The Democratic primary for U.S. Senate is officially a three-way race.
State Sen. Napoleon Harris (D-Harvey) is declaring his candidacy, joining U.S. Rep. Tammy Duckworth (D-Hoffman Estates) and former Chicago Urban League president Andrea Zopp on the March primary ballot.
He’s entering the race just days before campaign petitions can be filed, and many months after Zopp and Duckworth began raising millions of dollars in campaign funds. Harris believes he can overcome those odds, and dismisses talk that his candidacy will only amount to splitting the African-American vote with Zopp.
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“I don’t see it as being that,” Harris said. “I have a base. As you can see, I have a group of men who have a base who (are) supporting me, and I think it’s going to be important for the people to decide. I think that’s what makes the race, that’s what makes it the democratic process.”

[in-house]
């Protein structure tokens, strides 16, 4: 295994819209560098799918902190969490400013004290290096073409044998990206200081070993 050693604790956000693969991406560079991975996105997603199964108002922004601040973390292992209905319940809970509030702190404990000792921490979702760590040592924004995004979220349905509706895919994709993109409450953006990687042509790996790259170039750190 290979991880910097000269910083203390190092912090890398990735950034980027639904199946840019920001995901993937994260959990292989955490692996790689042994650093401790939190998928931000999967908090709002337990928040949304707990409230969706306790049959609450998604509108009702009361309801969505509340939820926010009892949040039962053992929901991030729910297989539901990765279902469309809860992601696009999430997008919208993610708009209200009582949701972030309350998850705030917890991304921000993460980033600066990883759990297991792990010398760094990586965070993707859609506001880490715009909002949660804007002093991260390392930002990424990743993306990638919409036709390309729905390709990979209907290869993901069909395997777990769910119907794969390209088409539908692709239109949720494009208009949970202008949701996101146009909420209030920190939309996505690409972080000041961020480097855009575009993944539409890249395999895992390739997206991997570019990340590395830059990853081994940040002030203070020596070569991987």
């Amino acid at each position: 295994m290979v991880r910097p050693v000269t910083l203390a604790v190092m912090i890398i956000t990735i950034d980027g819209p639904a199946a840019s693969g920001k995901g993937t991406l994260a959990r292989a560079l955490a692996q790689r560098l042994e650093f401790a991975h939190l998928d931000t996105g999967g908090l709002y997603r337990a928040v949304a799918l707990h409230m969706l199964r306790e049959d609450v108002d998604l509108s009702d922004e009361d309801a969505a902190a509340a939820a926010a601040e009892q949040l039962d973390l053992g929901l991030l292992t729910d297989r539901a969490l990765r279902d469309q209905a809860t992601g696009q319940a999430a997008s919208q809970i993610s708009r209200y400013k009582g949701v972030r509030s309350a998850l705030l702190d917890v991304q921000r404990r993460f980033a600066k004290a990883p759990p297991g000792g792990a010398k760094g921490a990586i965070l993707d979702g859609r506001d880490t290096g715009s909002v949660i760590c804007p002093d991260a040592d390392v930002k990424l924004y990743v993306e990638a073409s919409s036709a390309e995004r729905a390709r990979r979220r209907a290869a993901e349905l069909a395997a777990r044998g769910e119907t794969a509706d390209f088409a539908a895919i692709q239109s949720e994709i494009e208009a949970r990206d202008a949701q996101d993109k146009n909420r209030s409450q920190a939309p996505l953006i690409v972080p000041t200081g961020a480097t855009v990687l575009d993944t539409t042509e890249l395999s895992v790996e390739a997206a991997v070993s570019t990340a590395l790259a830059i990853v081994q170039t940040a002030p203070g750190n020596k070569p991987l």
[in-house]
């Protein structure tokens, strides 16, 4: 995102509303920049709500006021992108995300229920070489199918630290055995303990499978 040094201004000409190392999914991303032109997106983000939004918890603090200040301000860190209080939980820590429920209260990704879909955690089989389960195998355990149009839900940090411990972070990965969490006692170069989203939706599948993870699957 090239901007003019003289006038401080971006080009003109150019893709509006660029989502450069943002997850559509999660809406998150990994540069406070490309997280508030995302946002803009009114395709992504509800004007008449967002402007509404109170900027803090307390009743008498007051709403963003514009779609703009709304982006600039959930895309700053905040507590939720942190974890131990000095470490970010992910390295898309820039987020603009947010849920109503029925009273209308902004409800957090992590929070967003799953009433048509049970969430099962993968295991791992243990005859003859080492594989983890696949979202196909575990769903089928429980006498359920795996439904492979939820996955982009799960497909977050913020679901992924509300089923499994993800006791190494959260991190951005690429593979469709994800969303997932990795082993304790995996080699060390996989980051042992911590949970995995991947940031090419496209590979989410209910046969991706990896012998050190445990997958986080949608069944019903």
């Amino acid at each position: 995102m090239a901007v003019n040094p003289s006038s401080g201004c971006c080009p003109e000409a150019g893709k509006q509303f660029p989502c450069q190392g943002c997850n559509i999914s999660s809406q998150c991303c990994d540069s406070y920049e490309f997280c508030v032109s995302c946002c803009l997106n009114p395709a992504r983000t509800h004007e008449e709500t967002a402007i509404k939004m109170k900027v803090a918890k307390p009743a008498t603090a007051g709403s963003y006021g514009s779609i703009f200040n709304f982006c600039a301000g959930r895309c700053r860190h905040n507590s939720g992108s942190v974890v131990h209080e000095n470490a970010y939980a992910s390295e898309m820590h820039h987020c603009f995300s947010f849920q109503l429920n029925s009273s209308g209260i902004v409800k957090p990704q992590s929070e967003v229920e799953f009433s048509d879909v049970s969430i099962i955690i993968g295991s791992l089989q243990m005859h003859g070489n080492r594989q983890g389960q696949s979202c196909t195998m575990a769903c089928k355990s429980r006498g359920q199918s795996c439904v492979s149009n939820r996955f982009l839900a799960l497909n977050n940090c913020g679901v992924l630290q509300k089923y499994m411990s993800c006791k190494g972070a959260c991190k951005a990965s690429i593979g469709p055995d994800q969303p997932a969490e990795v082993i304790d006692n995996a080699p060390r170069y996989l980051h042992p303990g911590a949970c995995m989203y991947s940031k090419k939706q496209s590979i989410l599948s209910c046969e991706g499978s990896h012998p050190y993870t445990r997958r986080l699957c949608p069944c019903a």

In a statement, Zopp did mention the timing of Harris’ announcement, saying “"Although his entry into the Democratic primary is extremely late, I welcome State Senator Harris to this important conversation about the future of our state and country."
Among the backers of Harris’ bid are Illinois Senate President John Cullerton (D-Chicago), who says Harris’ business background and his name recognition as a former football star at Northwestern and in the NFL make him a good candidate. When asked if he really has a shot to win the nomination, Cullerton compared Harris’ path to the one taken by President Barack Obama.
“We’ve seen a young African-American State Senator run for the U.S. Senate, and he did OK, didn’t he?” Cullerton said.
Harris didn’t reveal much of his platform campaign at his announcement event, saying “I’m going to be a better U.S. Senator than Mark Kirk,” but declining to outline specifics.
“We’re going to save those for the campaign. You guys wouldn’t have anything to write about if I told you everything today,” Harris said.